Notre Dame now has 18 commitments in the class, including consensus-three star cornerback Joseph Wilkins (North Fort Myers H.S., Fla.). All 18 are expected to sign National Letters of Intent during the inaugural early signing period Dec. 20-22. For that matter, it remains possible an additional commitment or two could join those ranks either before the three-day stretch or in the midst of it.

Irish coach Brian Kelly has said he would evaluate any commitment not signing during the December dates as not being genuinely committed to Notre Dame, still needing further recruitment.

— Bracy’s, and Wilkins’, commitment holds more value for the Irish than many of the other 16 in the class thus far. In the last recruiting cycle, Notre Dame failed to sign so much as one cornerback.

Neither Bracy nor Wilkins may start in 2018. They, in fact, almost certainly will not, but they will provide both depth and a possibility of a future at the position.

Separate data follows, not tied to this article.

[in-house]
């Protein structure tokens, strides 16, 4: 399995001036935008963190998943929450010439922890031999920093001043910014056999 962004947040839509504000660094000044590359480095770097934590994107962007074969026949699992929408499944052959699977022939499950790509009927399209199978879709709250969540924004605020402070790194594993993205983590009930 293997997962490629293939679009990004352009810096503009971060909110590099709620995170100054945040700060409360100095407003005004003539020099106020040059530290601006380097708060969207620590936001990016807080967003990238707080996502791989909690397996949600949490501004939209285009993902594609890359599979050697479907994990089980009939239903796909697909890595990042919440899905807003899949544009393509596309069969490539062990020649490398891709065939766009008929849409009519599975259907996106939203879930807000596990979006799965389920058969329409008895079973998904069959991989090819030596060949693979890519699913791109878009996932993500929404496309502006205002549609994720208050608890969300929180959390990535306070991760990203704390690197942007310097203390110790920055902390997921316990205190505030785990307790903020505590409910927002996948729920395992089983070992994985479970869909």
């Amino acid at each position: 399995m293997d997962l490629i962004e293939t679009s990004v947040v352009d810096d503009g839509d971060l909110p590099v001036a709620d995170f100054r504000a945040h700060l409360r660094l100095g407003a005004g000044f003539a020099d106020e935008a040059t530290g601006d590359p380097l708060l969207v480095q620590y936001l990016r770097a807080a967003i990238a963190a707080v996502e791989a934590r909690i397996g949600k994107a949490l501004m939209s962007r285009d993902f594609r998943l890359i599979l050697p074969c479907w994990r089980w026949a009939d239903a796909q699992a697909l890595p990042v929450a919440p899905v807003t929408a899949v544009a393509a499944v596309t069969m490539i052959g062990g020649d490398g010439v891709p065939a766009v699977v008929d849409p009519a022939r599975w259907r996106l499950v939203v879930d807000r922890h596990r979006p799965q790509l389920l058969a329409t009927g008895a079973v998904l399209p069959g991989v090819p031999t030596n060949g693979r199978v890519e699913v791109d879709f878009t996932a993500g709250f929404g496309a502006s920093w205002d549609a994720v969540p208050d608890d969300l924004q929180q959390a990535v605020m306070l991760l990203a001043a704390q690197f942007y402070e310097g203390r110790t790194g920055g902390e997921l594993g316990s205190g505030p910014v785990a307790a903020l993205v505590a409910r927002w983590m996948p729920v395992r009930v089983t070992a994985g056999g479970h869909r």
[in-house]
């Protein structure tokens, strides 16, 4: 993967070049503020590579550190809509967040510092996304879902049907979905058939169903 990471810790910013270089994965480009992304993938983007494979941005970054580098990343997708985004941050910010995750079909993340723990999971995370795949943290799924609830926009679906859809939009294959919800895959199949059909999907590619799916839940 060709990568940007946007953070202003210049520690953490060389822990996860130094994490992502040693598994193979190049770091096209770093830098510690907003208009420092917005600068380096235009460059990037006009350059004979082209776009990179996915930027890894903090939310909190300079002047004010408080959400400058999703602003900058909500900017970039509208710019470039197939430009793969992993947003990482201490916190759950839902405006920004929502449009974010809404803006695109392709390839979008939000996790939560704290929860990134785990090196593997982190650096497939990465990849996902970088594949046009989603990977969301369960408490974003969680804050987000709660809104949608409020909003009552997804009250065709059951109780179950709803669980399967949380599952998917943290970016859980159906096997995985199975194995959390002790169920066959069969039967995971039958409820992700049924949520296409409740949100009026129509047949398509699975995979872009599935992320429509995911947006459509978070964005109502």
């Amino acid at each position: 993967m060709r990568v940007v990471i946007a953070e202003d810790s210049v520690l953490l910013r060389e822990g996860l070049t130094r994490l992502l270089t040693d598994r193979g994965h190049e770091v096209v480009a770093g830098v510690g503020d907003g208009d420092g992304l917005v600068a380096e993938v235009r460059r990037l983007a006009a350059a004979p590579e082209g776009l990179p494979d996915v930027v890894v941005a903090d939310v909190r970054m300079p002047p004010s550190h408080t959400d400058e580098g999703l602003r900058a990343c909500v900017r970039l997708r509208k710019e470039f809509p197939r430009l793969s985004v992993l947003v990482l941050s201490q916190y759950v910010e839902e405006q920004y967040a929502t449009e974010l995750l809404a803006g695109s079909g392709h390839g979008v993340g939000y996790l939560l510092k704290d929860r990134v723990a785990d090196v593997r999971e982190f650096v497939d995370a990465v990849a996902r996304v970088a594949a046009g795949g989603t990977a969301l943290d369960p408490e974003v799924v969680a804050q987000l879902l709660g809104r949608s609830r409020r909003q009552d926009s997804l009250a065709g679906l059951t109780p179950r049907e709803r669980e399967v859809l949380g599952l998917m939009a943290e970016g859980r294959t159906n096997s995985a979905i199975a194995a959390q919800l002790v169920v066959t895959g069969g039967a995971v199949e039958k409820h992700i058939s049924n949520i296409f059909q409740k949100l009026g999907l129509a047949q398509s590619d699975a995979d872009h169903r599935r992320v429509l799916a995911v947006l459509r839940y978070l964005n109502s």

— Just as another reminder — it is listed twice on the legal pad providing today’s outline, after all — the early signing period runs from Dec. 20 to Dec. 22. There will still be a nationwide focus on National Signing Day, Feb. 7, as any recruits not yet signed will have even more of a share of the spotlight.

— Bowl games have little long-term evaluatory value. They do, however, provide a delightful stretch of mid-day and/or mid-week December distractions. As an example, consider the game-a-day outlook on the horizon …

Sat., Dec. 16: Middle Tennessee St. v. Arkansas State; 8 p.m. ET; a high-scoring affair, if nothing else.
Tues., Dec. 19: Akron vs. FAU; 7 p.m. ET; Lane Kiffin with a nation’s lonely eyes turned to him.
Wed., Dec. 20: Louisiana Tech vs. Southern Methodist; 8 p.m. ET.
Thurs., Dec. 21: Temple vs. Florida International; 8 p.m. ET; Notre Dame’s season-opening opponent is favored by seven.
Fri., Dec. 22: Central Michigan vs. Wyoming; 4 p.m. ET; Josh Allen’s farewell to college football.
Sat., Dec. 23: Texas Tech vs. South Florida; 12 p.m. ET; This very well may end up being the most-dramatic bowl game.
Sun., Dec. 24: Houston vs. Fresno St.; 8:30 p.m. ET.
Tues., Dec. 26: Kansas State vs. UCLA; 9 p.m. ET.
Wed., Dec. 27: Boston College vs. Iowa; 5:15 p.m. ET; Of the 10 Irish foes in bowl games, six are like the Eagles, underdogs.